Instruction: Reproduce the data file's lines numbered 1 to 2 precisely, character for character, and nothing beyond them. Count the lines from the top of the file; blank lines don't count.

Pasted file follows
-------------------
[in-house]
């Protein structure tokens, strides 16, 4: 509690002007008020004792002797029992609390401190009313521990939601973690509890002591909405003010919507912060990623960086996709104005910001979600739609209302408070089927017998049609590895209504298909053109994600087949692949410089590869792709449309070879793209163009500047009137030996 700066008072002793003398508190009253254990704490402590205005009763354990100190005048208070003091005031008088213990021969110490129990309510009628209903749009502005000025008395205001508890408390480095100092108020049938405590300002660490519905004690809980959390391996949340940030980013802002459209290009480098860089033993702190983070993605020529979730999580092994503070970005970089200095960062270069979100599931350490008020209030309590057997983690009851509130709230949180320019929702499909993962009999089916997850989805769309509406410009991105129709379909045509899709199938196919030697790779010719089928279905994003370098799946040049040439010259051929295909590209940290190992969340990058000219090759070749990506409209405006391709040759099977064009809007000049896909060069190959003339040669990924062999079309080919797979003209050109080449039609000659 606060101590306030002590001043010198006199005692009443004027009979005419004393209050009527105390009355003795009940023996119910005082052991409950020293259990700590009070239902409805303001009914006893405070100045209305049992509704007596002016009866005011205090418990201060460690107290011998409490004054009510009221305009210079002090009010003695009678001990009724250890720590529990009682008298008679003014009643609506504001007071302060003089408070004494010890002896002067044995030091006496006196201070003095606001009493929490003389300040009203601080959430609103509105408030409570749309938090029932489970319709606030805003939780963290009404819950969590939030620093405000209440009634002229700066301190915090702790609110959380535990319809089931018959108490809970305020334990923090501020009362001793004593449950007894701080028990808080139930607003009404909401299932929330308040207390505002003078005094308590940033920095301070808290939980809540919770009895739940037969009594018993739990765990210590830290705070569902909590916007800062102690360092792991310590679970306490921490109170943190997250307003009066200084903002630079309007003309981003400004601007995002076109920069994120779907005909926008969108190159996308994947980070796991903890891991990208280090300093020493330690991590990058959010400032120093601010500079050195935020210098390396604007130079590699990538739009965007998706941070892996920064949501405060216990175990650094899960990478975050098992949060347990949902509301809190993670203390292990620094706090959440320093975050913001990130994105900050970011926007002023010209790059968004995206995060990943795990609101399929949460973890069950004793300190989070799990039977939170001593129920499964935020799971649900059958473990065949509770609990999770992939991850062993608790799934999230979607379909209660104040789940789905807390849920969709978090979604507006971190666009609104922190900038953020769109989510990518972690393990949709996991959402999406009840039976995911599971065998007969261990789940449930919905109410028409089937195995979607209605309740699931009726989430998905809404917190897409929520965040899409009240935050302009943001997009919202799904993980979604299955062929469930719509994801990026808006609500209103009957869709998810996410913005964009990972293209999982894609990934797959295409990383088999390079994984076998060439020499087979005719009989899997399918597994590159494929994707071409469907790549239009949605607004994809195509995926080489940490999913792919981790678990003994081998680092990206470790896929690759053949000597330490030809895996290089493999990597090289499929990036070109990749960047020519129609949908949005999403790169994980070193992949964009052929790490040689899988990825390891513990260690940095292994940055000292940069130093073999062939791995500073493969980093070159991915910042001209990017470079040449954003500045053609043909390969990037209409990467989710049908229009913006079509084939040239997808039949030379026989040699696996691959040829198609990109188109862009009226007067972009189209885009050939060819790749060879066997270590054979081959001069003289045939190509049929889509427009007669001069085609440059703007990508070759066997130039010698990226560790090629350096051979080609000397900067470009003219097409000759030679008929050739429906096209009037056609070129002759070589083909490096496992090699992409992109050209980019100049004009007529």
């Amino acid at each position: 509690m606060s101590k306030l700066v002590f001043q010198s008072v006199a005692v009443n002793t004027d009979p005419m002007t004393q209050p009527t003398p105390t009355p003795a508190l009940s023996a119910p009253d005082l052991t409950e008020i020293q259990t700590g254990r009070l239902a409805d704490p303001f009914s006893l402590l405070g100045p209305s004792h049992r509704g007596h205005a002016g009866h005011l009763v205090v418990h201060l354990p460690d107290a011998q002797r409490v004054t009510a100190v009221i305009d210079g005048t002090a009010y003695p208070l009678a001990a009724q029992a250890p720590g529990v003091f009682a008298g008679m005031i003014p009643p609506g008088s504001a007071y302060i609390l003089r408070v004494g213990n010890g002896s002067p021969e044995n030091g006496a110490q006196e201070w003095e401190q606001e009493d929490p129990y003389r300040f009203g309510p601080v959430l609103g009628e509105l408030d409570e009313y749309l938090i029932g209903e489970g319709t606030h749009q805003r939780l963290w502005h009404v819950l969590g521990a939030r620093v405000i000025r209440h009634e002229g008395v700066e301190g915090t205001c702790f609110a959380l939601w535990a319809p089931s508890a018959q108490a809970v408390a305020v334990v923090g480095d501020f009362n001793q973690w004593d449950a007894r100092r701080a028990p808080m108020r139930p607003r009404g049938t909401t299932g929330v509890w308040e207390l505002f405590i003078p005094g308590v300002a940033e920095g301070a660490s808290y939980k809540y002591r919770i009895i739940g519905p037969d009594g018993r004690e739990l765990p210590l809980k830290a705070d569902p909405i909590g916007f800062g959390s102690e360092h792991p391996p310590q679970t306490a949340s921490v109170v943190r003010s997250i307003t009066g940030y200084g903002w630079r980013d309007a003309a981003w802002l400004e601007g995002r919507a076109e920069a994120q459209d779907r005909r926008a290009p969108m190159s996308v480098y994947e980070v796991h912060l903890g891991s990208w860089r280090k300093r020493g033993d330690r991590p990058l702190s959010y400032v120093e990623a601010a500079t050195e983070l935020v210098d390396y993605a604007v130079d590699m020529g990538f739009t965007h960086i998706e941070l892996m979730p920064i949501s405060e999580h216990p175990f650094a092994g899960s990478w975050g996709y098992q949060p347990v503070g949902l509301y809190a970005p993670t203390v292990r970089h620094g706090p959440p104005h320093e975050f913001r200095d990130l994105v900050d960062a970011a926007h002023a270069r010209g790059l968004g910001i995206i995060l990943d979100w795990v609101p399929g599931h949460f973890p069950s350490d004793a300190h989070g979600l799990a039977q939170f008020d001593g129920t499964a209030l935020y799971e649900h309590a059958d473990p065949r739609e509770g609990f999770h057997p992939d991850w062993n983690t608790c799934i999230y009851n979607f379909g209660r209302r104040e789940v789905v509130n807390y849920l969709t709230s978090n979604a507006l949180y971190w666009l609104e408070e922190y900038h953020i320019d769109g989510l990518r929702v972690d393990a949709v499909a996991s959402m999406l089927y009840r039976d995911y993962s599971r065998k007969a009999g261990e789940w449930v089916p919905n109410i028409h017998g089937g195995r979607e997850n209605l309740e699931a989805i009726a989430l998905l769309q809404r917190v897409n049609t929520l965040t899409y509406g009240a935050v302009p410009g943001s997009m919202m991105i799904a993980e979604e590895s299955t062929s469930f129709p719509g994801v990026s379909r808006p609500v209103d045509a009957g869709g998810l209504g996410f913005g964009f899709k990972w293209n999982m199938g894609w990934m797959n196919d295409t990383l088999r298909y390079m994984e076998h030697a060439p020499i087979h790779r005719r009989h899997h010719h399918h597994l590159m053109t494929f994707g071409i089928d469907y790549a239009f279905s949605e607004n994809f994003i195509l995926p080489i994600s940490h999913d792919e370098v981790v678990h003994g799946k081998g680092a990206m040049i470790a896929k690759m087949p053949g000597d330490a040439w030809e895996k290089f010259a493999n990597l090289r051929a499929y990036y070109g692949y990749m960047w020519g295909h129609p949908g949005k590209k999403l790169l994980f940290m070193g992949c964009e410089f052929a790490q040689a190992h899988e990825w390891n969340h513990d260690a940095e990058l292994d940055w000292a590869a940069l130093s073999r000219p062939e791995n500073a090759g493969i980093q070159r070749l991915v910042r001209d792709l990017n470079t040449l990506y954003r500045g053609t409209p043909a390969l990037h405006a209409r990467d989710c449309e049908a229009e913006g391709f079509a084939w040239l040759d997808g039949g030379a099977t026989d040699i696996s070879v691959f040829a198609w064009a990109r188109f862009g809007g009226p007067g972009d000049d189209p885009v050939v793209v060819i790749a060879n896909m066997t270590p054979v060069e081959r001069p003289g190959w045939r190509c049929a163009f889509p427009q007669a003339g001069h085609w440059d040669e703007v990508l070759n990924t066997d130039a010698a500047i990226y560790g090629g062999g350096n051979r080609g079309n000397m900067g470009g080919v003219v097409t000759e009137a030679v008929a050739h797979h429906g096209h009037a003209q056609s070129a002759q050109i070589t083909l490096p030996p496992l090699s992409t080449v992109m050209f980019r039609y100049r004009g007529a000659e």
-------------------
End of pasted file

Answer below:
[in-house]
């Protein structure tokens, strides 16, 4: 509690002007008020004792002797029992609390401190009313521990939601973690509890002591909405003010919507912060990623960086996709104005910001979600739609209302408070089927017998049609590895209504298909053109994600087949692949410089590869792709449309070879793209163009500047009137030996 700066008072002793003398508190009253254990704490402590205005009763354990100190005048208070003091005031008088213990021969110490129990309510009628209903749009502005000025008395205001508890408390480095100092108020049938405590300002660490519905004690809980959390391996949340940030980013802002459209290009480098860089033993702190983070993605020529979730999580092994503070970005970089200095960062270069979100599931350490008020209030309590057997983690009851509130709230949180320019929702499909993962009999089916997850989805769309509406410009991105129709379909045509899709199938196919030697790779010719089928279905994003370098799946040049040439010259051929295909590209940290190992969340990058000219090759070749990506409209405006391709040759099977064009809007000049896909060069190959003339040669990924062999079309080919797979003209050109080449039609000659 606060101590306030002590001043010198006199005692009443004027009979005419004393209050009527105390009355003795009940023996119910005082052991409950020293259990700590009070239902409805303001009914006893405070100045209305049992509704007596002016009866005011205090418990201060460690107290011998409490004054009510009221305009210079002090009010003695009678001990009724250890720590529990009682008298008679003014009643609506504001007071302060003089408070004494010890002896002067044995030091006496006196201070003095606001009493929490003389300040009203601080959430609103509105408030409570749309938090029932489970319709606030805003939780963290009404819950969590939030620093405000209440009634002229700066301190915090702790609110959380535990319809089931018959108490809970305020334990923090501020009362001793004593449950007894701080028990808080139930607003009404909401299932929330308040207390505002003078005094308590940033920095301070808290939980809540919770009895739940037969009594018993739990765990210590830290705070569902909590916007800062102690360092792991310590679970306490921490109170943190997250307003009066200084903002630079309007003309981003400004601007995002076109920069994120779907005909926008969108190159996308994947980070796991903890891991990208280090300093020493330690991590990058959010400032120093601010500079050195935020210098390396604007130079590699990538739009965007998706941070892996920064949501405060216990175990650094899960990478975050098992949060347990949902509301809190993670203390292990620094706090959440320093975050913001990130994105900050970011926007002023010209790059968004995206995060990943795990609101399929949460973890069950004793300190989070799990039977939170001593129920499964935020799971649900059958473990065949509770609990999770992939991850062993608790799934999230979607379909209660104040789940789905807390849920969709978090979604507006971190666009609104922190900038953020769109989510990518972690393990949709996991959402999406009840039976995911599971065998007969261990789940449930919905109410028409089937195995979607209605309740699931009726989430998905809404917190897409929520965040899409009240935050302009943001997009919202799904993980979604299955062929469930719509994801990026808006609500209103009957869709998810996410913005964009990972293209999982894609990934797959295409990383088999390079994984076998060439020499087979005719009989899997399918597994590159494929994707071409469907790549239009949605607004994809195509995926080489940490999913792919981790678990003994081998680092990206470790896929690759053949000597330490030809895996290089493999990597090289499929990036070109990749960047020519129609949908949005999403790169994980070193992949964009052929790490040689899988990825390891513990260690940095292994940055000292940069130093073999062939791995500073493969980093070159991915910042001209990017470079040449954003500045053609043909390969990037209409990467989710049908229009913006079509084939040239997808039949030379026989040699696996691959040829198609990109188109862009009226007067972009189209885009050939060819790749060879066997270590054979081959001069003289045939190509049929889509427009007669001069085609440059703007990508070759066997130039010698990226560790090629350096051979080609000397900067470009003219097409000759030679008929050739429906096209009037056609070129002759070589083909490096496992090699992409992109050209980019100049004009007529």